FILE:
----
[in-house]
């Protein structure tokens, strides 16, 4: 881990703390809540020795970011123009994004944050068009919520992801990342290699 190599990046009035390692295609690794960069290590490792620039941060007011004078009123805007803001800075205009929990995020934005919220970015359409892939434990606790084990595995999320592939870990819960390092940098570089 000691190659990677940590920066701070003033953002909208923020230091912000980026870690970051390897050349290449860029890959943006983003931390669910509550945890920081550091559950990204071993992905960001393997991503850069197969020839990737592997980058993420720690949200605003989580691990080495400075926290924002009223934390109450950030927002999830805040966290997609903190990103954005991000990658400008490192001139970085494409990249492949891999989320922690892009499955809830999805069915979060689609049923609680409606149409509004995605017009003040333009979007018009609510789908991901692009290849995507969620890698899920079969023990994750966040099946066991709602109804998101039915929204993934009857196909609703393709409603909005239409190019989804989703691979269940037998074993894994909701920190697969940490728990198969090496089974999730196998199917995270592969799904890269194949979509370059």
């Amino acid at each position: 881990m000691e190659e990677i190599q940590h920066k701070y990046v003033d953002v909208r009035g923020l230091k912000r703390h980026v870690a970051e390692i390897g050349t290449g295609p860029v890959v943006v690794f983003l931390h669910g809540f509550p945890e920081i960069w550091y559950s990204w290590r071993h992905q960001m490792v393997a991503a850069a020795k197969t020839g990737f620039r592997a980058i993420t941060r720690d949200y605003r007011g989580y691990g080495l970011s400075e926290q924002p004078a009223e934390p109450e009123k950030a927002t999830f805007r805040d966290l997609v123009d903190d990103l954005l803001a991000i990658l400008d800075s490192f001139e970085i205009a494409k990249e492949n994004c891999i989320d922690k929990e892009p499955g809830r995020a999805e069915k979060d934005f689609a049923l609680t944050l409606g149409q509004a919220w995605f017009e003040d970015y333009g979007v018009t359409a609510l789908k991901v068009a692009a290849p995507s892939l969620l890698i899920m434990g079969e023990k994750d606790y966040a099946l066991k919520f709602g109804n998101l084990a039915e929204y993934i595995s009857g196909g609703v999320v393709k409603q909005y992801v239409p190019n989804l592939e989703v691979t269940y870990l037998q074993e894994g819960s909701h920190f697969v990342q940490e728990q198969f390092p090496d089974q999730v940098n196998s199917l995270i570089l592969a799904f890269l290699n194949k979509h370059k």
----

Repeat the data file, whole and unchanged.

[in-house]
């Protein structure tokens, strides 16, 4: 881990703390809540020795970011123009994004944050068009919520992801990342290699 190599990046009035390692295609690794960069290590490792620039941060007011004078009123805007803001800075205009929990995020934005919220970015359409892939434990606790084990595995999320592939870990819960390092940098570089 000691190659990677940590920066701070003033953002909208923020230091912000980026870690970051390897050349290449860029890959943006983003931390669910509550945890920081550091559950990204071993992905960001393997991503850069197969020839990737592997980058993420720690949200605003989580691990080495400075926290924002009223934390109450950030927002999830805040966290997609903190990103954005991000990658400008490192001139970085494409990249492949891999989320922690892009499955809830999805069915979060689609049923609680409606149409509004995605017009003040333009979007018009609510789908991901692009290849995507969620890698899920079969023990994750966040099946066991709602109804998101039915929204993934009857196909609703393709409603909005239409190019989804989703691979269940037998074993894994909701920190697969940490728990198969090496089974999730196998199917995270592969799904890269194949979509370059």
């Amino acid at each position: 881990m000691e190659e990677i190599q940590h920066k701070y990046v003033d953002v909208r009035g923020l230091k912000r703390h980026v870690a970051e390692i390897g050349t290449g295609p860029v890959v943006v690794f983003l931390h669910g809540f509550p945890e920081i960069w550091y559950s990204w290590r071993h992905q960001m490792v393997a991503a850069a020795k197969t020839g990737f620039r592997a980058i993420t941060r720690d949200y605003r007011g989580y691990g080495l970011s400075e926290q924002p004078a009223e934390p109450e009123k950030a927002t999830f805007r805040d966290l997609v123009d903190d990103l954005l803001a991000i990658l400008d800075s490192f001139e970085i205009a494409k990249e492949n994004c891999i989320d922690k929990e892009p499955g809830r995020a999805e069915k979060d934005f689609a049923l609680t944050l409606g149409q509004a919220w995605f017009e003040d970015y333009g979007v018009t359409a609510l789908k991901v068009a692009a290849p995507s892939l969620l890698i899920m434990g079969e023990k994750d606790y966040a099946l066991k919520f709602g109804n998101l084990a039915e929204y993934i595995s009857g196909g609703v999320v393709k409603q909005y992801v239409p190019n989804l592939e989703v691979t269940y870990l037998q074993e894994g819960s909701h920190f697969v990342q940490e728990q198969f390092p090496d089974q999730v940098n196998s199917l995270i570089l592969a799904f890269l290699n194949k979509h370059k």